We treasure sanctuary as a place of repose and as the cloister of our heart. The cloistered part of our life is hidden with God. In the quiet of our cloister, gentle graces confirm that Jesus is by our side, and in our heart, as he guides us through the ambiguities of life. John of the Cross wrote: “There is much to fathom in Christ, for he is like an abundant mine with many recesses of treasures, so that however deep individuals go, they never reach the bottom, but rather in every recess find new veins with new richness everywhere.”

I love to gather flowers that I find along the highway,

discarded by some pilgrims because their petals wilted.

And I place them all before him, for they’re all I have to offer,

with silent conversations in the cloister of my heart.


And as I sit beside him, all my troubles seem to vanish.

 I can’t recall their number or just what it was that plagued me.

For he shares with me his riches, takes pity on this leper,

touches me with mercy in the cloister of my heart.


And it doesn’t seem to matter that my home is not a castle,

for he’s used to shabby stables and friends who are not wealthy.

Then his love begins to shame me, for he asks so very little

in return for all he offers in the cloister of my heart.


All the world seems strangely silent just as long as he is speaking.

The time no longer passes and I can’t remember breathing.

For his presence is transforming and the splendor of it lingers,

through all the lonely winters in the cloister of my heart.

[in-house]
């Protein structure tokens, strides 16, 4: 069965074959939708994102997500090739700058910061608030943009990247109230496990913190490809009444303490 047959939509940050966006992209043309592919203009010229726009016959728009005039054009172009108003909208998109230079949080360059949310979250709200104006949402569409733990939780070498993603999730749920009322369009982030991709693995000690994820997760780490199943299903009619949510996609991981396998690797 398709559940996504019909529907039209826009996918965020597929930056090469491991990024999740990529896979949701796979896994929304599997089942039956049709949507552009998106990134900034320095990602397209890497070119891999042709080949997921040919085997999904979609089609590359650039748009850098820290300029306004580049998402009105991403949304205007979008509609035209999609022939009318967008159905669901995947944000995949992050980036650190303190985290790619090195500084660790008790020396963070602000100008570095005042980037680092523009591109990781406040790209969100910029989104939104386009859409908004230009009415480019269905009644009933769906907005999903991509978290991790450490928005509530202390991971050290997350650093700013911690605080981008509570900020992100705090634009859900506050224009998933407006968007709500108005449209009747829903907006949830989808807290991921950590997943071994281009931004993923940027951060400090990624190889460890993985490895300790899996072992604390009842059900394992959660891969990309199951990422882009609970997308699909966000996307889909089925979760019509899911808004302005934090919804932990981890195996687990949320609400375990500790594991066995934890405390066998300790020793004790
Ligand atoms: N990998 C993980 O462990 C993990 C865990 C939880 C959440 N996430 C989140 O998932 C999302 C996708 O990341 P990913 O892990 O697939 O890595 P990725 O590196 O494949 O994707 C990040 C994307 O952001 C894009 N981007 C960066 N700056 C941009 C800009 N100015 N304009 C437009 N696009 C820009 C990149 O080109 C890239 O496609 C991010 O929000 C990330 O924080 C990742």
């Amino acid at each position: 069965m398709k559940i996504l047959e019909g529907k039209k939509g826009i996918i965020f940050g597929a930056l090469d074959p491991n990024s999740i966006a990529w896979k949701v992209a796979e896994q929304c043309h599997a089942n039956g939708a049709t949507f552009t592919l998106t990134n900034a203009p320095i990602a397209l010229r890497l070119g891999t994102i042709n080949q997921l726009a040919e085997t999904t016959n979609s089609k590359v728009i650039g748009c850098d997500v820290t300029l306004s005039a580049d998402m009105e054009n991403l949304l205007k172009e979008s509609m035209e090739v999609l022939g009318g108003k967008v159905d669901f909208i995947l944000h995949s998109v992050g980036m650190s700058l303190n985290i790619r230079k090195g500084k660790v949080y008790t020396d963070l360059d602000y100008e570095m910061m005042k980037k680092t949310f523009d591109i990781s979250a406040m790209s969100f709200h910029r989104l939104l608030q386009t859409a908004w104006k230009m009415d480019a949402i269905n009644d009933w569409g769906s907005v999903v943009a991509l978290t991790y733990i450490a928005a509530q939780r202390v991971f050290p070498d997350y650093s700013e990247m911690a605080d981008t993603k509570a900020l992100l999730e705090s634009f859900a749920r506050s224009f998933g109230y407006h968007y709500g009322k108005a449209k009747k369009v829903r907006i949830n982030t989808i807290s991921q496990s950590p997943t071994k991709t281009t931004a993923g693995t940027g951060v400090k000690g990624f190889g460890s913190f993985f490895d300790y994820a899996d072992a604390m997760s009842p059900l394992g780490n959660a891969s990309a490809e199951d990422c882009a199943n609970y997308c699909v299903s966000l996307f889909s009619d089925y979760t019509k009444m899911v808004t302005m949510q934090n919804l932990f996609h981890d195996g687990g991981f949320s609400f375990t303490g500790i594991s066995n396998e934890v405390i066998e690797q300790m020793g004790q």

Peggy Wilkinson, OCDS


Carolyn Humphreys, OCDS About Carolyn Humphreys, OCDS

Carolyn Humphreys, OCDS, OTR, is a discalced Carmelite, secular, and a registered occupational therapist. She is the author of the following books: From Ash to Fire: A Contemporary Journey through the Interior Castle of Teresa of Avila, Carmel Land of the Soul: Living Contemplatively in Today’s World, Mystics in the Making: Lay Women in Today's Church, Living Through Cancer: A Practical Guide to Cancer Related Concerns, and Everyday Holiness: A Guide to Living Here and Getting to Eternity. Her latest book, Courage Through Chronic Disease, was published by the National Catholic Bioethics Center. Her articles have been in Spirituality, Mount Carmel, Homiletic and Pastoral Review, Review for Religious, Spiritual Life, Human Development, and other Catholic journals. Carolyn's reflections can be found online at


  1. Avatar Mary Salmond says:

    After reading the article on Mommy Needs Wine, etc., it sounds like mommies need time in the sanctuary for peace of mind. A visit to church in silence would help a stressed mother to calm herself better than a glass of wine. Who knows she may hear God’s voice in the sanctuary?
    The same would work for the dads, too.
    If church isn’t available, waking up before the family would provide a time of sanctuary and thought collection, prayer and reflection!